A new video series in Pacific languages aims to bust health myths surrounding stroke.
The first of the nine-episode series was launched at Auckland University of Technology (AUT) on Tuesday as part of Rotuman Language Week.
Every year,10,000 people suffer a stroke in Aotearoa, making it the country's third biggest killer, responsible for one in 10 deaths.
Rita Krishnmurthi is the Deputy Director of the National Institute for Stroke and Applied Neurosciences at AUT.
She said this neurological brain disease is usually caused by a sudden disruption of blood supply to the brain, and sometimes by bleeding.
It is a leading cause of long-term disability and death worldwide, yet it is largely preventable. And Pacific communities are at particularly higher risk, Associate Professor Krishnamurthi adds.
"More than 60 percent of Pacific people affected are younger than 65 years, so this also tells us that stroke is not just a disease of the elderly.
"However, we know that almost 90 percent of strokes can be attributed to a few behavioural and lifestyle risk factors that can be modified or controlled, such as high blood pressure, physical inactivity, consuming less salt and changing food habits, and smoking."
The video series encourages the use of the free and easy-to-use Stroke Riskometer™ mobile app which was developed by the centre's director, Professor Valery Feigin, and his team to assess an individual's risk of stroke in the next five or 10 years, and what they can do to reduce the risk.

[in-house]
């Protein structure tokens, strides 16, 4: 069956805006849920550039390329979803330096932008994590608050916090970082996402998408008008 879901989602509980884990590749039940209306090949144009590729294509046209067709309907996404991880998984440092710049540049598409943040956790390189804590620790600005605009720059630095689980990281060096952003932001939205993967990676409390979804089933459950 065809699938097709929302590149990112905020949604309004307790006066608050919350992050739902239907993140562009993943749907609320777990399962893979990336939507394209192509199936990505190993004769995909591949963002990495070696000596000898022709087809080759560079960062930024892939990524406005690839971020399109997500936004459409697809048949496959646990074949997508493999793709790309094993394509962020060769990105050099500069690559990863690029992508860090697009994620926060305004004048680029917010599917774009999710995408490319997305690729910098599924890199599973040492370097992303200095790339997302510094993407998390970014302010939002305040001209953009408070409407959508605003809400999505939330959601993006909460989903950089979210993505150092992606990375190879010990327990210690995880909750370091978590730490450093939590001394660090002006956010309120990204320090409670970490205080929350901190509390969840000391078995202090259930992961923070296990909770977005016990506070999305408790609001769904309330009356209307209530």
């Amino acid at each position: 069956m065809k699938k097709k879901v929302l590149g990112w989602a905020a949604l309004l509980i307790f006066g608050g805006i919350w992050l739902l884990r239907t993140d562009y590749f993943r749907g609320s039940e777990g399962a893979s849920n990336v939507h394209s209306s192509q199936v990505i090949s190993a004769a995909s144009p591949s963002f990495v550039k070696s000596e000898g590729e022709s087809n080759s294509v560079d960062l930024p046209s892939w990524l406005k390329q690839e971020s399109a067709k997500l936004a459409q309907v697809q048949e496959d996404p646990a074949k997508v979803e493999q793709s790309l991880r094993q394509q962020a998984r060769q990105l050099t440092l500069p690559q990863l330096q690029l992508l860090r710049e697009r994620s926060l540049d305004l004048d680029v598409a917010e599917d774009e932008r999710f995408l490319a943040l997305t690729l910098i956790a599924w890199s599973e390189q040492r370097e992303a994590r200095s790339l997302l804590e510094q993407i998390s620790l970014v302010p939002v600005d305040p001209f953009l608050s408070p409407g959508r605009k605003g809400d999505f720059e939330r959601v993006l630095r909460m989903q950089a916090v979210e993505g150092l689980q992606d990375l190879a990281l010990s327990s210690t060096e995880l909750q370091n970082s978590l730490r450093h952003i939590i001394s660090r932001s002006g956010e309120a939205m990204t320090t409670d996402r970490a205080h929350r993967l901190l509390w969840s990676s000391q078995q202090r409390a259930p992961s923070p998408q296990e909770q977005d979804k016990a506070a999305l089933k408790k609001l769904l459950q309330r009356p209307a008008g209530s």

The Stroke Riskometer app has also been endorsed by the World Stroke Organisation, the World Heart Foundation, the World Federation of Neurology and the European Stroke Organisation.
"The app can also give you an indication of your risk of heart attack, dementia, and diabetes and is available for download on the Google Play and Apple App stores," said Professor Krishnamurthi.
"So I encourage you to download it now, and do your part to lower the devastating statistics around stroke."
She said given the statistics, most families in Aotearoa and in the Pacific would know someone who has been impacted by stroke.
"If we can do our part to raise awareness of this serious disease in our Pacific communities, we could help save lives."
The first video in the series was narrated in Rotuman (with English subtitles).
Professor Krishnamurthi said the video looked at what a stroke was, the different types of strokes and what individuals could do to reduce their risks.